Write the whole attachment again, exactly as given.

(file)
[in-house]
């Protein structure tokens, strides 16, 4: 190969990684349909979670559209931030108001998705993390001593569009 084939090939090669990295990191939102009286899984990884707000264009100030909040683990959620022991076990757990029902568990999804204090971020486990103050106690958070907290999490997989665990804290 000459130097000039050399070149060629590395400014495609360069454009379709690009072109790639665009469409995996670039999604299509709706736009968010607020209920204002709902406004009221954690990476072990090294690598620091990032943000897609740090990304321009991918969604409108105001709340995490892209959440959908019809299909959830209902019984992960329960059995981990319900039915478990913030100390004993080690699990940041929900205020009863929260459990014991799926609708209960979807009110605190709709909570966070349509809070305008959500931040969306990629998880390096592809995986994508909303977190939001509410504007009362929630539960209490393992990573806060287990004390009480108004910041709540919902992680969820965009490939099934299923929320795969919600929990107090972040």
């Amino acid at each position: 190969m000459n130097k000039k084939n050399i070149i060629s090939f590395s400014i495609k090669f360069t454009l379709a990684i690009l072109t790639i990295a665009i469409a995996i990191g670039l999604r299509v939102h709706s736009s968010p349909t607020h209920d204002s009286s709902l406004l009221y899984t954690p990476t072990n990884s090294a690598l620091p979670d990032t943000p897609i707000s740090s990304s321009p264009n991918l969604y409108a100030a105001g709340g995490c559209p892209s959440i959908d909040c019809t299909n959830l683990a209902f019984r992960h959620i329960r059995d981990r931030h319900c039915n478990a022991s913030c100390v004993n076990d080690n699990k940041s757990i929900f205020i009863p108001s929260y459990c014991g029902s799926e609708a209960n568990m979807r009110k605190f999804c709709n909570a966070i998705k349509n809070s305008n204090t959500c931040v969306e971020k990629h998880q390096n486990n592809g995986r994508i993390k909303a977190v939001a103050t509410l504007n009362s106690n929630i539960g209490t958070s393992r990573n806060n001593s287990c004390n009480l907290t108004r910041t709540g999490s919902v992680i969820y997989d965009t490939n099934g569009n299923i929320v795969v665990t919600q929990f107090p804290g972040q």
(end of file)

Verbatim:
[in-house]
């Protein structure tokens, strides 16, 4: 190969990684349909979670559209931030108001998705993390001593569009 084939090939090669990295990191939102009286899984990884707000264009100030909040683990959620022991076990757990029902568990999804204090971020486990103050106690958070907290999490997989665990804290 000459130097000039050399070149060629590395400014495609360069454009379709690009072109790639665009469409995996670039999604299509709706736009968010607020209920204002709902406004009221954690990476072990090294690598620091990032943000897609740090990304321009991918969604409108105001709340995490892209959440959908019809299909959830209902019984992960329960059995981990319900039915478990913030100390004993080690699990940041929900205020009863929260459990014991799926609708209960979807009110605190709709909570966070349509809070305008959500931040969306990629998880390096592809995986994508909303977190939001509410504007009362929630539960209490393992990573806060287990004390009480108004910041709540919902992680969820965009490939099934299923929320795969919600929990107090972040």
């Amino acid at each position: 190969m000459n130097k000039k084939n050399i070149i060629s090939f590395s400014i495609k090669f360069t454009l379709a990684i690009l072109t790639i990295a665009i469409a995996i990191g670039l999604r299509v939102h709706s736009s968010p349909t607020h209920d204002s009286s709902l406004l009221y899984t954690p990476t072990n990884s090294a690598l620091p979670d990032t943000p897609i707000s740090s990304s321009p264009n991918l969604y409108a100030a105001g709340g995490c559209p892209s959440i959908d909040c019809t299909n959830l683990a209902f019984r992960h959620i329960r059995d981990r931030h319900c039915n478990a022991s913030c100390v004993n076990d080690n699990k940041s757990i929900f205020i009863p108001s929260y459990c014991g029902s799926e609708a209960n568990m979807r009110k605190f999804c709709n909570a966070i998705k349509n809070s305008n204090t959500c931040v969306e971020k990629h998880q390096n486990n592809g995986r994508i993390k909303a977190v939001a103050t509410l504007n009362s106690n929630i539960g209490t958070s393992r990573n806060n001593s287990c004390n009480l907290t108004r910041t709540g999490s919902v992680i969820y997989d965009t490939n099934g569009n299923i929320v795969v665990t919600q929990f107090p804290g972040q």